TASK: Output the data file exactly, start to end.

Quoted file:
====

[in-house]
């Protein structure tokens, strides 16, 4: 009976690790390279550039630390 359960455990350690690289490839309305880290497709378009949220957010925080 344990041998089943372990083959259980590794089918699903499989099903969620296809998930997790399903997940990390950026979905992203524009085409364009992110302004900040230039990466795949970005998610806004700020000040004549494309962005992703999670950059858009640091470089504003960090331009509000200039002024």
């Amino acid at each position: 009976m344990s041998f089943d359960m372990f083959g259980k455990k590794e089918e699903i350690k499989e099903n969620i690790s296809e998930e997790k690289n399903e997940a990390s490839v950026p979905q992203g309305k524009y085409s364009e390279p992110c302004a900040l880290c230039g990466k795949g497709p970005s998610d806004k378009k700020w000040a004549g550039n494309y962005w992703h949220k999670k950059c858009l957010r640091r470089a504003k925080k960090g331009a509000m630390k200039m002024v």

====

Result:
[in-house]
């Protein structure tokens, strides 16, 4: 009976690790390279550039630390 359960455990350690690289490839309305880290497709378009949220957010925080 344990041998089943372990083959259980590794089918699903499989099903969620296809998930997790399903997940990390950026979905992203524009085409364009992110302004900040230039990466795949970005998610806004700020000040004549494309962005992703999670950059858009640091470089504003960090331009509000200039002024």
């Amino acid at each position: 009976m344990s041998f089943d359960m372990f083959g259980k455990k590794e089918e699903i350690k499989e099903n969620i690790s296809e998930e997790k690289n399903e997940a990390s490839v950026p979905q992203g309305k524009y085409s364009e390279p992110c302004a900040l880290c230039g990466k795949g497709p970005s998610d806004k378009k700020w000040a004549g550039n494309y962005w992703h949220k999670k950059c858009l957010r640091r470089a504003k925080k960090g331009a509000m630390k200039m002024v």